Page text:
Hops can be utilized to test balance, coordination and landing technique. Generally people can utilize the taps taps during a ladder workout to challenge their footwork and to increase their heart rate, as they are moving their body more quickly. Both have countless benefits. We suggest mixing the two just to add variety!

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Kellan Asher
September 24, 2021 at 12:45 pm

I’ve recently incorporated agility ladders into my 9 year old son’s football training in additional body weight exercises(he’s too young for weights). This is the first article I’ve come across that has stated it wont help with speed and agility. It may not increase your overall speed, but I dont understand how it wont make your footwork quicker and help with coordination in sports. I’m sure you know about training athletes much better than I do,but I cant help but think this article downplays agility ladders and fails to acknowledge all the benefits of doing agility ladder drills. Yes, it’s a good cardio but that’s cant be the only benefits gained, nor is it the best cardio. I’ve already noticed significant improvement in my son’s athletic performance using these.

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athletestraining
January 24, 2022 at 6:33 pm

Kellan, Thank you so much for your response! While there may be some benefit to athletes to use ladders, for us the juice isn’t worth the squeeze, so to speak. We have used ladders in very specific instances, or for warm-ups to help prime the central nervous system. It is by no means a central part of our training. If we’re looking to develop speed, ladders aren’t very effective because the drill doesn’t allow us to put as much force into the ground – which is one of the biggest factors of speed. If we’re looking to develop agility or the ability to change direction quickly and effectively, ladders aren’t the most effective tool because of the predictable nature of the drill. If I rehearse the ladder drill enough, I can remember the drill and do it quite well.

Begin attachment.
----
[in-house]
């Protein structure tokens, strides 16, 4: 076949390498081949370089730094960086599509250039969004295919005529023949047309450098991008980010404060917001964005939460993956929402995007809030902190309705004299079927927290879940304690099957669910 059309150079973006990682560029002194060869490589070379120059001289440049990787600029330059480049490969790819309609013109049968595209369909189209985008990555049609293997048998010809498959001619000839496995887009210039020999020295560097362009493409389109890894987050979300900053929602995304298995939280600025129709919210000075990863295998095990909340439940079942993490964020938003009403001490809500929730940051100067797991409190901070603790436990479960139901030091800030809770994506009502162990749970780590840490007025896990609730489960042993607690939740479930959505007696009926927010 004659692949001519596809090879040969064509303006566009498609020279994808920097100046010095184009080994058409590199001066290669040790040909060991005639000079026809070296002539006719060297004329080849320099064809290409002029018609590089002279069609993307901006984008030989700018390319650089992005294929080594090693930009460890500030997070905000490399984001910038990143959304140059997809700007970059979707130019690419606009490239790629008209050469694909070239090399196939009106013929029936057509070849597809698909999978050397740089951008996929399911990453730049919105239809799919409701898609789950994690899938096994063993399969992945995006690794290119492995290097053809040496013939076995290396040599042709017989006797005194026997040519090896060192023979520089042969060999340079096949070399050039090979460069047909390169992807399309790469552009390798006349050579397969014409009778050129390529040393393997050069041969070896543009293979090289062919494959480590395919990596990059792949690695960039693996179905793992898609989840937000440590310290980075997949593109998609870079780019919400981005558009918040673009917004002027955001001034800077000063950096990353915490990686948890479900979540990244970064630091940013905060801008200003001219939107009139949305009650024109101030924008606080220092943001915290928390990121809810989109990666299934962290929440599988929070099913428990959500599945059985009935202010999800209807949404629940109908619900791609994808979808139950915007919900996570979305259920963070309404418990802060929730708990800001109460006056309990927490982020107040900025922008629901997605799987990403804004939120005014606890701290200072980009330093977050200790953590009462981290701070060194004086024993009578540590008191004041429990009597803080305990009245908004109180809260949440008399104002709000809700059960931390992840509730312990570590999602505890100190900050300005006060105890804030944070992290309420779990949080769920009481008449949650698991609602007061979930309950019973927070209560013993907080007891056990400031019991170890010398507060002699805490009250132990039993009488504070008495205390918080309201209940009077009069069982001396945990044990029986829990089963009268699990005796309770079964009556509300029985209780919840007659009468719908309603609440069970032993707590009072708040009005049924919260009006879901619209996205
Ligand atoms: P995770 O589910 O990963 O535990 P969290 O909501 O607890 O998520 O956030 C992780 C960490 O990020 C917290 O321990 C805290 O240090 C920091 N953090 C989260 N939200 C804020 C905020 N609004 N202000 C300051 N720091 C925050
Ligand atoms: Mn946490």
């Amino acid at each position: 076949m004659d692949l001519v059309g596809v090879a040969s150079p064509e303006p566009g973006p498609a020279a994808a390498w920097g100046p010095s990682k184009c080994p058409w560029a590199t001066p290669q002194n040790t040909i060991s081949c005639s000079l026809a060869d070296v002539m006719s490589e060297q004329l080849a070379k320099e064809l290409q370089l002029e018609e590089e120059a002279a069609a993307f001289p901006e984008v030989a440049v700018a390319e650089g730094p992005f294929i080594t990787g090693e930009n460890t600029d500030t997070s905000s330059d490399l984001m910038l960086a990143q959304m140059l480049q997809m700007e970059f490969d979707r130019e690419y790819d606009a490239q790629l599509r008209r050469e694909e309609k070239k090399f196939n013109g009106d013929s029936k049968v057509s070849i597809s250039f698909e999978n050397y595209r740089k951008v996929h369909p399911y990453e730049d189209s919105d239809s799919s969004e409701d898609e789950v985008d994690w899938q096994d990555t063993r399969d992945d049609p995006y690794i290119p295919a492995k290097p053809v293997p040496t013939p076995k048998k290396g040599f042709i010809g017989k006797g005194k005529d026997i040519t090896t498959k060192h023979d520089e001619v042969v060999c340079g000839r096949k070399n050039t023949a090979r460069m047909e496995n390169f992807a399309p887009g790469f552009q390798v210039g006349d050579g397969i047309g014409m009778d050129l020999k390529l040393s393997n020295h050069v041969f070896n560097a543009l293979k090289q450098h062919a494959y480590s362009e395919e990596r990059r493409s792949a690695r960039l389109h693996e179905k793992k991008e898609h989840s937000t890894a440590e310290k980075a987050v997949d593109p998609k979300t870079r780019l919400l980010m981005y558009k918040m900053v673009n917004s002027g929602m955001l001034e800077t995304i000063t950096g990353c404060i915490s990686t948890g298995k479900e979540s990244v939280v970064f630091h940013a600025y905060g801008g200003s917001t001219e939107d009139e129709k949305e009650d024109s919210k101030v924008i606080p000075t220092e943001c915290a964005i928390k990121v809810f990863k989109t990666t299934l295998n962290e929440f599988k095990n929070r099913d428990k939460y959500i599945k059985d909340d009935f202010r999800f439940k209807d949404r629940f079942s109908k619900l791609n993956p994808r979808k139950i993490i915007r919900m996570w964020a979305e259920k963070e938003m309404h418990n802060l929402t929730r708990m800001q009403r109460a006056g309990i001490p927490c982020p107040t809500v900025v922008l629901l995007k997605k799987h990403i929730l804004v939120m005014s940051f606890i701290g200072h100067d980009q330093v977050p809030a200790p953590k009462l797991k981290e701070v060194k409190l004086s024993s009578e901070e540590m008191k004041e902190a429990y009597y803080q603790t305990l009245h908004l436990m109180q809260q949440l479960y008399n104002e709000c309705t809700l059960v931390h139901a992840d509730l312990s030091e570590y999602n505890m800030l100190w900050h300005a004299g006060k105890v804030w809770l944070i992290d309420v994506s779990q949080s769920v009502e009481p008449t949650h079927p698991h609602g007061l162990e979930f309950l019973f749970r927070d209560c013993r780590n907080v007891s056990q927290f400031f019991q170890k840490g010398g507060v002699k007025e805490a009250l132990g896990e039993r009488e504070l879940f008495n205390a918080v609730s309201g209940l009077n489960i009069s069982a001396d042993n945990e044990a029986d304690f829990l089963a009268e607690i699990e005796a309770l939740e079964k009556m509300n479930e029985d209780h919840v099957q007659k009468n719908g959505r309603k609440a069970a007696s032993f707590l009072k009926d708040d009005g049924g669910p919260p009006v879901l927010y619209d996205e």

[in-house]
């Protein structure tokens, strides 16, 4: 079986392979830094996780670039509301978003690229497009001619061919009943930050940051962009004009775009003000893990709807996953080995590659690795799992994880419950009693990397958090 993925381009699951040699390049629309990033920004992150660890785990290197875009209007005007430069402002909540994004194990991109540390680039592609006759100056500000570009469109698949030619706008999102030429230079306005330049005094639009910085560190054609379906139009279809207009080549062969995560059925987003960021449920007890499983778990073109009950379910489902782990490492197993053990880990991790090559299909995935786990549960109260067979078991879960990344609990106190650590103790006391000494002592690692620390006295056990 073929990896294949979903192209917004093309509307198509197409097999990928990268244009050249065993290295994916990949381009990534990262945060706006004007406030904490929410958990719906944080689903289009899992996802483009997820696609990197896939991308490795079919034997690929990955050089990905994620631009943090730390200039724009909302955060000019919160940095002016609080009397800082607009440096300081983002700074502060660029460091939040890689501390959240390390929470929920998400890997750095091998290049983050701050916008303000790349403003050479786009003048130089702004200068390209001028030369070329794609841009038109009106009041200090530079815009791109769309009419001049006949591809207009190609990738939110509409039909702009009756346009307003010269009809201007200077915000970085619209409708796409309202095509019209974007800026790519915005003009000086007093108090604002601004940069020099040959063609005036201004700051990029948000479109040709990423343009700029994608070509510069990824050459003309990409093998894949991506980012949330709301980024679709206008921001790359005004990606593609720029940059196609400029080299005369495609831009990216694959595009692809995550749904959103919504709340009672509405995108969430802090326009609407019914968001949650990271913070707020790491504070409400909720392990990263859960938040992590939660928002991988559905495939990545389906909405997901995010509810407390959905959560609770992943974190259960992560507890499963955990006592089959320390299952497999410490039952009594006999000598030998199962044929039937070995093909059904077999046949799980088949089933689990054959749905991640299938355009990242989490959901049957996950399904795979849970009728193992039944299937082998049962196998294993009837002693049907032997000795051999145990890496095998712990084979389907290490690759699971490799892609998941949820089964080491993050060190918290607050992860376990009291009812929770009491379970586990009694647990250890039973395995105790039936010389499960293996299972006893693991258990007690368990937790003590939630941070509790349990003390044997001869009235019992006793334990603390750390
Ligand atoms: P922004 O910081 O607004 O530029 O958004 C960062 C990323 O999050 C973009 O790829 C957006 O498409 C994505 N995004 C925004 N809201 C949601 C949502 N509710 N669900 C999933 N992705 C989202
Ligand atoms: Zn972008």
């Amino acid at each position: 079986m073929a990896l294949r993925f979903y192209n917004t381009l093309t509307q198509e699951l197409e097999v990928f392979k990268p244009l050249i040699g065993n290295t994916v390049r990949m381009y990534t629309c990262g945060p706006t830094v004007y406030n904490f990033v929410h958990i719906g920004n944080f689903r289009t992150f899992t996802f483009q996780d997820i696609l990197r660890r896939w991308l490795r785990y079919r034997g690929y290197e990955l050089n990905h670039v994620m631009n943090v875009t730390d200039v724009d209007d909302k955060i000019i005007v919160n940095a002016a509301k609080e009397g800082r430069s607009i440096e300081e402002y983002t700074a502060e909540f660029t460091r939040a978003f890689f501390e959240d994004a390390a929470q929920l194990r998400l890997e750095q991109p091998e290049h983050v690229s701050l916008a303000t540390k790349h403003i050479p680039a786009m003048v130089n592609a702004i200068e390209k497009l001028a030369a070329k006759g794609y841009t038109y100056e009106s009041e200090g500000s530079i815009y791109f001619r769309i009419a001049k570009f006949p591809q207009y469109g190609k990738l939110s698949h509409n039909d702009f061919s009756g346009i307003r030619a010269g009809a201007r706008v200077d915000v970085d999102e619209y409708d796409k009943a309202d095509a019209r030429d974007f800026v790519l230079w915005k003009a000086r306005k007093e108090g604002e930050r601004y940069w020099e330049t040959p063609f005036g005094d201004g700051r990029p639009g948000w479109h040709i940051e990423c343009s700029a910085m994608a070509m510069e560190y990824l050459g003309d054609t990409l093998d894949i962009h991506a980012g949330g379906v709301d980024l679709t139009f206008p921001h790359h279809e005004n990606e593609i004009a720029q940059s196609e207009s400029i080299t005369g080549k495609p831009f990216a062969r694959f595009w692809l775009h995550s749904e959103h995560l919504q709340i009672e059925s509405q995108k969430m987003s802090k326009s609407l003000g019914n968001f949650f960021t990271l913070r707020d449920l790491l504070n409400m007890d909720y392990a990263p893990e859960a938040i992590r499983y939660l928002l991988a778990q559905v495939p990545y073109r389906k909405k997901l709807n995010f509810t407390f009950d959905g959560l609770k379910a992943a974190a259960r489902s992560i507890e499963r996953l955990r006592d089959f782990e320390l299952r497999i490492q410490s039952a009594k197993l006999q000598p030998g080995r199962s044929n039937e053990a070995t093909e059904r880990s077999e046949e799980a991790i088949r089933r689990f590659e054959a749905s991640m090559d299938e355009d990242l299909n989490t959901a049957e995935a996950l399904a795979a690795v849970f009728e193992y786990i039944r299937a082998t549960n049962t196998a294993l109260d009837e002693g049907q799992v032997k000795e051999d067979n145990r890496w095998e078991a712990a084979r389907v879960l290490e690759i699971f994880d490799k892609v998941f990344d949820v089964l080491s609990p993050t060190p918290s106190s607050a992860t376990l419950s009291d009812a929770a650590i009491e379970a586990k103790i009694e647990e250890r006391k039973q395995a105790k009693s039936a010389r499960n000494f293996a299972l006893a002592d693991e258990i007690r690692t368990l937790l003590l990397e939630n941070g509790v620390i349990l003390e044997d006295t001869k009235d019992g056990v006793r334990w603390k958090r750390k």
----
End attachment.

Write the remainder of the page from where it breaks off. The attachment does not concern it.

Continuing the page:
That being said, sport is very chaotic and unpredictable. We practice the fundamental movement patterns, such as crossing over, deceleration, cuts, etc. and then incorporate them into more dynamic and unpredictable drills. If we look at the movement patterns typically associated with ladders we’re not certain they directly transfer to many sports. Let’s say we’re going forward, 2-feet in each box, or laterally 2-feet in each box. These short, choppy movements aren’t often seen in sport. In fact, almost all ladder drills promote short, choppy steps. The only time I see similar quick steps is in deceleration. Even in that instance, it’s only a few quick steps vs. a full ladder length of choppy steps. That’s where we choose a more specific drill to work on decelerating, and accelerating. Even a fun game of red light-green light can be an effective drill to teach that specific movement pattern.

We are excited to see that you’ve seen improvement in your son’s performance. That could have been a good tool for his early athletic development, but we believe as he gets older he may need more specific drills to continue building on his progress. If you’d like, we can steer you to other articles that support our findings. Thanks!